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Mount Arrowsmith

January 18th, 2019
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Known by local First Nations people as “Kuth-Kah-Chulth,” or, “that which has sharp pointed faces,” Mount Arrowsmith is known for its dramatic rocky outcroppings and snowy peaks that stand out impressively against the landscape it dominates. The mountain offers awe-inspiring views of the surrounding forests, lakes, and islands, towering above the lower topography and looking out over the Strait of Georgia. For those willing to undertake the arduous climb to the mountain’s summit, its rocky peaks offer panoramic views of the surrounding terrain that are well worth the struggle to arrive there. The mountain makes up an important part of the Mount Arrowsmith Massif Regional Park, a park covering 1,300 hectares of land and including both Mount Arrowsmith and Mount Cokely.

 

Standing at 5961 feet, or 1817 meters, Mount Arrowsmith is the tallest mountain on southern Vancouver Island, and its trails are now popular amongst hikers. The mountain takes its English name from two English cartographers who worked in the area in the mid 1800s, Aaron Arrowsmith and his nephew, John Arrowsmith. Named in 1853, the mountain gained considerable attention by hikers during the 1800s. During that time, Canadian Pacific Railway built a chalet at nearby Cameron Lake, with organized overnight trips to Mount Cokely. Mount Cokely was also home to a ski resort, which is now a popular stop for hikers in the area. It wasn’t until the latter part of the nineteenth century, however, that anyone would be recorded as having reached Arrowsmith’s highest heights. In 1887, botanist John Macoun would be the first recorded hiker to reach the mountain’s magnificent summit.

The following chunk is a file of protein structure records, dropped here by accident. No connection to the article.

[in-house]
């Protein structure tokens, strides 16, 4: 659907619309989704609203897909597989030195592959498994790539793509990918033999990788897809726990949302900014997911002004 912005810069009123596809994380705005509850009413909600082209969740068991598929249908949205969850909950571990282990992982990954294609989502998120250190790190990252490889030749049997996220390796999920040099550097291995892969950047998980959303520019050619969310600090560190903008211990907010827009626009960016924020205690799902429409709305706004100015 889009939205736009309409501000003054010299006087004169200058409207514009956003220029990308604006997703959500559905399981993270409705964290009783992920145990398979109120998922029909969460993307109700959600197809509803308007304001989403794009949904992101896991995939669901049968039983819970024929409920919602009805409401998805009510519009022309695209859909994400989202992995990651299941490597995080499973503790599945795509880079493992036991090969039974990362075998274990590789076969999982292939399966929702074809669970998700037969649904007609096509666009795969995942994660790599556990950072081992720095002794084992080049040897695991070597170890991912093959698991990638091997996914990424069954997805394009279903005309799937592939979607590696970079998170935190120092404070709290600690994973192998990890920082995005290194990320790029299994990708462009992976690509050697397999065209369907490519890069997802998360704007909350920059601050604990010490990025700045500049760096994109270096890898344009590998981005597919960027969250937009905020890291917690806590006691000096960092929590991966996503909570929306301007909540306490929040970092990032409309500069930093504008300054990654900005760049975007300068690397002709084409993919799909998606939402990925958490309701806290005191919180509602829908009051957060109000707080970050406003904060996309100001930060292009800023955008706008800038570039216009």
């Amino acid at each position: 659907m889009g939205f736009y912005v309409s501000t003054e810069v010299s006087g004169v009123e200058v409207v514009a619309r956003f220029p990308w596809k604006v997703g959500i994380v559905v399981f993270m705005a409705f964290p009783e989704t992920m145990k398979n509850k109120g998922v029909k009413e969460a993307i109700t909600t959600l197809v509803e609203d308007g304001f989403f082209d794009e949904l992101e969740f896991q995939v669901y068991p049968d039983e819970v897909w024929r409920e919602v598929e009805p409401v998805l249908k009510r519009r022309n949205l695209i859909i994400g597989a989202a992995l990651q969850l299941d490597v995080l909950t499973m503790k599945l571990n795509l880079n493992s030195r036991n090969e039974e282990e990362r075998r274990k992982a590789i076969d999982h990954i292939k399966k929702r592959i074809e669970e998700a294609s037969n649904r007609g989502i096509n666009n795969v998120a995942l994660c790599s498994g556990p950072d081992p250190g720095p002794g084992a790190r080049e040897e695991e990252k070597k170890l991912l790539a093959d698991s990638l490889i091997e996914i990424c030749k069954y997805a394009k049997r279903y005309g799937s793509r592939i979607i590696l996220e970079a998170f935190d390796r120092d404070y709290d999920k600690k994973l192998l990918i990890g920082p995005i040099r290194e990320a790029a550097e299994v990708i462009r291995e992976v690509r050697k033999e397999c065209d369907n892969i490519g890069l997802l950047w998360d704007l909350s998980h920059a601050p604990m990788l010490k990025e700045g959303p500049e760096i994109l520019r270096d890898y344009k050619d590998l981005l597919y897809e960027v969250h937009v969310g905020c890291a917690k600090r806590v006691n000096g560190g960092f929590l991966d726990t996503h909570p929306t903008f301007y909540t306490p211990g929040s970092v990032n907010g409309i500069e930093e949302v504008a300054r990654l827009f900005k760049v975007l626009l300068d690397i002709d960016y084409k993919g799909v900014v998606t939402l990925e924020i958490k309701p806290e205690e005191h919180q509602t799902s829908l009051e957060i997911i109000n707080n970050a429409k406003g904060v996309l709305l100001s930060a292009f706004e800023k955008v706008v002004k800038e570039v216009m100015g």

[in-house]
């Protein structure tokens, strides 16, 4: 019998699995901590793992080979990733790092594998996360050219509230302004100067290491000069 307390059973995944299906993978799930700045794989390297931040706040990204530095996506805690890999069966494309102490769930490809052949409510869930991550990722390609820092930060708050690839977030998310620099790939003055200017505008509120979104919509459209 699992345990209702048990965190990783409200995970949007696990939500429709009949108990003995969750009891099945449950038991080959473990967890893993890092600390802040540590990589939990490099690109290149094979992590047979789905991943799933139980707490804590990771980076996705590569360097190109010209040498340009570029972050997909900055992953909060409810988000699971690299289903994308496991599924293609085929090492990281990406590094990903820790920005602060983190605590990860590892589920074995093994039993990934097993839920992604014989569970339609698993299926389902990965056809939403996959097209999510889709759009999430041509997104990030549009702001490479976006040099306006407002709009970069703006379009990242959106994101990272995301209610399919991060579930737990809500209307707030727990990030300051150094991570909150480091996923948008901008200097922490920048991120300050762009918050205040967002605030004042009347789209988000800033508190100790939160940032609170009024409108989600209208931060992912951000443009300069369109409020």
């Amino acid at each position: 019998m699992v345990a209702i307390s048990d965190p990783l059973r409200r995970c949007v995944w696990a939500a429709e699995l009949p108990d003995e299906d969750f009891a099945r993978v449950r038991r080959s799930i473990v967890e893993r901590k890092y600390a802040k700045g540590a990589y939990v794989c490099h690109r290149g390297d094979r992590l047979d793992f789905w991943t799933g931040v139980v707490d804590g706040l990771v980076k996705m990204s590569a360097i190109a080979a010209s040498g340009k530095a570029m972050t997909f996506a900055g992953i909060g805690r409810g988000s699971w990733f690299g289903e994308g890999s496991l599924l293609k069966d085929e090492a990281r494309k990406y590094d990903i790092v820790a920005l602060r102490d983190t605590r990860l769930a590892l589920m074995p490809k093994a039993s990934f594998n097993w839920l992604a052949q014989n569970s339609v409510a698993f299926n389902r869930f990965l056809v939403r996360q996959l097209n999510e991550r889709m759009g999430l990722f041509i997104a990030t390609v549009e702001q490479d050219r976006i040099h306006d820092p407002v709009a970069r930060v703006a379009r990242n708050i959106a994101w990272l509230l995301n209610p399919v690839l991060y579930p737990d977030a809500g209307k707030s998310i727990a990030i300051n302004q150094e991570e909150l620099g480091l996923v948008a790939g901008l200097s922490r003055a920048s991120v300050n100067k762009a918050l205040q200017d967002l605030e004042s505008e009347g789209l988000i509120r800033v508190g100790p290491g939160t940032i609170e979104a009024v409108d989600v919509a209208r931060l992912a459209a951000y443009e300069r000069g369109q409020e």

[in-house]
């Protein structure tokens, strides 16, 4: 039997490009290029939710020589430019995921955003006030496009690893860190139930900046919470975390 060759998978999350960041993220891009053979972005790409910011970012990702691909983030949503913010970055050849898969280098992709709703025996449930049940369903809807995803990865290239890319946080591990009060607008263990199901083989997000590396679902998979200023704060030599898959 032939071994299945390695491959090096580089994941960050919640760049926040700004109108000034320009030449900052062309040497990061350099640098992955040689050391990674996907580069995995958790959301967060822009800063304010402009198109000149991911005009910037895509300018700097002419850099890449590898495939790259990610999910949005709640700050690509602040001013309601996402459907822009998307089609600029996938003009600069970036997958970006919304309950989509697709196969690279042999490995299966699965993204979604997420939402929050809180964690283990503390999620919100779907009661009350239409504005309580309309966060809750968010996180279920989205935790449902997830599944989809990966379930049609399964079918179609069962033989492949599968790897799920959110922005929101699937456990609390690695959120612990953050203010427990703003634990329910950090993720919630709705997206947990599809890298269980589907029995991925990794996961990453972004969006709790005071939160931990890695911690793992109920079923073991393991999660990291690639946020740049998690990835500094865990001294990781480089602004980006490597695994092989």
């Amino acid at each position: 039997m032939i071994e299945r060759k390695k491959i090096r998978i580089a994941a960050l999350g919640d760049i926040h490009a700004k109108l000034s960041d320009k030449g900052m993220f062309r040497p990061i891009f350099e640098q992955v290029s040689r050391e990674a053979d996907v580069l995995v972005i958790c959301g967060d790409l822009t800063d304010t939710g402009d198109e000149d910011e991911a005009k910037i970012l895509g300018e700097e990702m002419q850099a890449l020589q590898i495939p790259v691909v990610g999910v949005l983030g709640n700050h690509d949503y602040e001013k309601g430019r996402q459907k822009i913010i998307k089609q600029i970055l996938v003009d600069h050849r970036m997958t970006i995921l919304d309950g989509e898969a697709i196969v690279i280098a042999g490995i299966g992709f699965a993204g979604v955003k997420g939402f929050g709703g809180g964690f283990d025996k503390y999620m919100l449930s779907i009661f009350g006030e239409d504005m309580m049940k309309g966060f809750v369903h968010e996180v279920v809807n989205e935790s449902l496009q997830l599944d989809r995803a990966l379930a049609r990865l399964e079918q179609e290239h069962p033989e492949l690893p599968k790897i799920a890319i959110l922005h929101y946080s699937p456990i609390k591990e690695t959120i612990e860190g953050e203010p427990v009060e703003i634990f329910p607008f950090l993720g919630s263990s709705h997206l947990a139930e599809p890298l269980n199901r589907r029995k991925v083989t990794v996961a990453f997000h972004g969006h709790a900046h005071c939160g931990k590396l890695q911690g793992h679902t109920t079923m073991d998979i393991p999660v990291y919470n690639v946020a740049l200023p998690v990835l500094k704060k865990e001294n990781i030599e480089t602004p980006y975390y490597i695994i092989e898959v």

More recently, Mount Arrowsmith has played an important part in a global movement aiming to balance the use of natural resources and the protection of biodiversity. In the year 2000, the Mount Arrowsmith Biosphere Region was named a UNESCO biosphere reserve––one of two UNESCO biosphere reserves in British Columbia (both of which are on Vancouver Island) and eighteen total in Canada. This UNESCO biosphere region also comprises the Little Qualicum and Englishman River watersheds.

 

Mount Arrowsmith is now a popular place to hike, but the climb is not for the faint of heart, or for those alone or unfamiliar with the area. The hikes are rated from medium to difficult, involving many steep passages, and they take between one and several hours one way, depending on the route. The most popular hiking routes are the Saddle and the Judges Route, and another trail, the Arrowsmith Canadian Pacific Railway (CPR) trail, runs from the Cameron Lake to a lookout and the old ski hill.

 

In spring and summer, Arrowsmith’s higher regions offer a beautiful array of wildflowers scattered across the mountain’s slopes and inner valleys. The area is also home to bears, wolves, cougars, and other wildlife, so hikers should take precautions. Winter hiking is undertaken by experienced mountaineers familiar with the area, but as the region is remote and the climbs can be difficult, hikers should be sure they are prepared and alert.

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